As far as the Associated Press is concerned, the biggest question in Osaka this week for the G-20 summit is whether President Trump’s beleaguered staffers can keep their boss away from his worst instincts.
A tropical cyclone headed toward Japan could turn into a typhoon in coming days, “a possible metaphor for the four days of high-stakes diplomacy that lie ahead,” wrote Zeke Miller and Jonathan Lemire of the Associated Press in “In Japan, Trump begins talks on trade, Iran, North Korea.”
His dinner the night before the summit with Australian Prime Minister Scott Morrison was “warm” and “a friendly opening act before the impending gauntlet of negotiations on international crises, trade wars and a growing global to-do list.”
The agenda for his four days in Japan “is as laden with hazards for the president as it is light on the ceremonial pomp that marked his recent state visits to Japan and the United Kingdom,” Miller and Lemire wrote. “But White House officials are playing down prospects of specific accomplishments in what is the president’s third international trip in a month, even as Trump himself said of his ‘competitors’ from other nations: ‘That’s OK. We’re doing great. We’re doing better than any of them.’”
Lemire and Miller wrote that this week “was set up to deliver a remarkable split-screen dynamic in American politics: While Trump is in Asia, the Democrats vying to replace him next year are holding their first primary debates” – implying the two news events carry equal weight.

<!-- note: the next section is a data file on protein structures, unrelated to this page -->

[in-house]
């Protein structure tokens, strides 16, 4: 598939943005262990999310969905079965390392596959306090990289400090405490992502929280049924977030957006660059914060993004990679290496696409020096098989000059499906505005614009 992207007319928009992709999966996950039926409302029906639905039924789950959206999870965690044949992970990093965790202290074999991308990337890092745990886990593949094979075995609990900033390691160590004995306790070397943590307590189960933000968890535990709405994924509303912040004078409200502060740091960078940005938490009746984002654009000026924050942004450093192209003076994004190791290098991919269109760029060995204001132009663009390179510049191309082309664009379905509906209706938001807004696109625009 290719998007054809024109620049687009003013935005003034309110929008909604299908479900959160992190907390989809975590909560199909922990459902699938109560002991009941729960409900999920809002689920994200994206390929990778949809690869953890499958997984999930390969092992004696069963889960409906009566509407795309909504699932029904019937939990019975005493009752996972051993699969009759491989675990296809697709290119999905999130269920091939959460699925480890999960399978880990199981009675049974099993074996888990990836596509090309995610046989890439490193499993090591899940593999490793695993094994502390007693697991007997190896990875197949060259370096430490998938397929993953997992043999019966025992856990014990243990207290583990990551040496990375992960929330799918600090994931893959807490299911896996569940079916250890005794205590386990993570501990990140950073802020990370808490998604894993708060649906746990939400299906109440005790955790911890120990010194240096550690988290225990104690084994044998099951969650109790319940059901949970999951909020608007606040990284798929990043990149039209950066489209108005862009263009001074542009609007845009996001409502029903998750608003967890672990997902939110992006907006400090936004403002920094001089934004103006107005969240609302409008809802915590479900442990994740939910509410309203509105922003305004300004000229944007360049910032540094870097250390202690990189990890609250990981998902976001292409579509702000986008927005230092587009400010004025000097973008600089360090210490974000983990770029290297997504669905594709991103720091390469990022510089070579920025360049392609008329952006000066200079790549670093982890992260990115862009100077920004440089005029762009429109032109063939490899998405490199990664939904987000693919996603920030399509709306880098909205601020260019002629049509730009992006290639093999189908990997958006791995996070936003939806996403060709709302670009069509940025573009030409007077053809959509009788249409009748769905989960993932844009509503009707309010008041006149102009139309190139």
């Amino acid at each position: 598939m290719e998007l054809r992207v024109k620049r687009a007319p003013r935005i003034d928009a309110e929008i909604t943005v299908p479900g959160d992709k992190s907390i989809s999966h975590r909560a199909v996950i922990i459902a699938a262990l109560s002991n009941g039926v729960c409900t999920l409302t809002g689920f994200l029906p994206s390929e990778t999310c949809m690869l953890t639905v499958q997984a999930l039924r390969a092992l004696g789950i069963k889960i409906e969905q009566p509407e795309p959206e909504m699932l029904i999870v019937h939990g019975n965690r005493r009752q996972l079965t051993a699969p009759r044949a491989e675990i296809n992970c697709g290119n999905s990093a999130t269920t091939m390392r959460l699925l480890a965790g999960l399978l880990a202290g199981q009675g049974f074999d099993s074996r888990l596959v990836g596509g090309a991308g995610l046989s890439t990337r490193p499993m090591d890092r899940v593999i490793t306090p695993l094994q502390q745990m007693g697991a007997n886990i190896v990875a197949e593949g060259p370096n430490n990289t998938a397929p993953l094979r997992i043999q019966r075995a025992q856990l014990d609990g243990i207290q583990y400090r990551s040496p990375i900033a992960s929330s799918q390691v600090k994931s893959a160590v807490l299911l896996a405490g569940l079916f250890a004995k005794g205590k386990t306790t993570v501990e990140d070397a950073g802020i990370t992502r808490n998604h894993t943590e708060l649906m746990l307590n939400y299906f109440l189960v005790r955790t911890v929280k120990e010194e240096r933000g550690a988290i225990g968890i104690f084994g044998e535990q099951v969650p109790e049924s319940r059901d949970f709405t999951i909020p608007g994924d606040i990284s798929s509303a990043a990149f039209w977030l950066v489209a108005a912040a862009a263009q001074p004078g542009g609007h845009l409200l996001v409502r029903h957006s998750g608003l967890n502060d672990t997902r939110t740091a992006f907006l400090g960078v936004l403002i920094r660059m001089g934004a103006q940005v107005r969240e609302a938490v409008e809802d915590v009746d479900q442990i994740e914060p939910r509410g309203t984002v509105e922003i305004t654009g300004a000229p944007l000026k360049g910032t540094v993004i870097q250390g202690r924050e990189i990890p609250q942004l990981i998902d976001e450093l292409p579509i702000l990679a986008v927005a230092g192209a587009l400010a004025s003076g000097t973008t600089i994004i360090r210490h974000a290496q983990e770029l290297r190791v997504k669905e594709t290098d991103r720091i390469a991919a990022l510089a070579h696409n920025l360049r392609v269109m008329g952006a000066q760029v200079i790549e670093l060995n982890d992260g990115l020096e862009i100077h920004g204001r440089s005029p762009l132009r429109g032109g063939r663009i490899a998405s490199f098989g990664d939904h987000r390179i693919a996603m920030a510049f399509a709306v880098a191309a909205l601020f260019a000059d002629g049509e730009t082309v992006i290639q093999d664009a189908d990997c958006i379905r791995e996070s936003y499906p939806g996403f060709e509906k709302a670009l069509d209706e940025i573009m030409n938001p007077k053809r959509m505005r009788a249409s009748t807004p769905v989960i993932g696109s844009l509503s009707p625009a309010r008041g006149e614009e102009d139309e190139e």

They worried that Trump’s list of sit-down meetings includes Vladimir Putin, Xi Jinping, Recep Erdogan and Saudi Crown Prince Mohammed bin Salman, “all of whom have authoritarian tendencies, as well as disquieted allies including Germany’s Angela Merkel and more contented ones such as Japanese Prime Minister Shinzo Abe,” offered plenty of opportunities for mischief.
The summit gives the other world leaders opportunities to put Trump in his place, Mille and Lemire wrote. It “will be a test of both Trump’s go-it-alone style as well as his ‘America First’ doctrine that has frustrated traditional allies over disputes on defense spending and trade and set the United States apart from global consensus on how to deal with international concerns like climate change and Iran’s nuclear program.”
And given the president “has shown little patience for the subtleties of global interactions and whose administration has struggled to grapple with simultaneous challenges,” it could be tough when he is “asked to articulate his strategy for containing Iran to skeptical world leaders after pulling the U.S. from the deal last year.”
Lemire and Miller worry what Trump might get into during his visit with Putin. It will be the first time they’ve been face to face since the Mueller investigation ended without finding that Trump’s campaign conspired with Russia and, in fact, the first since the July 2018 meeting in Helsinki when “Trump declined to side with U.S. intelligence agencies over Putin on the question of election interference, leading to an uproar at home and abroad.”
The story says Trump’s aides “have grown worried that Trump may use the meeting to once again attack the Mueller probe, particularly since the special counsel now has a date to testify before Congress next month.” There is no sourcing for that statement nor an explanation of why that would be worrisome.
Adding to the worries is that the president already seems agitated, according to the Associated Press.
“On the eve of the trip, Trump showed a willingness to deliver broadsides at American allies, questioning the fairness of a mutual defense treaty with Japan, a bedrock of the two nations’ alliance, while also tweeting a complaint about the tariffs India has placed on U.S. goods.”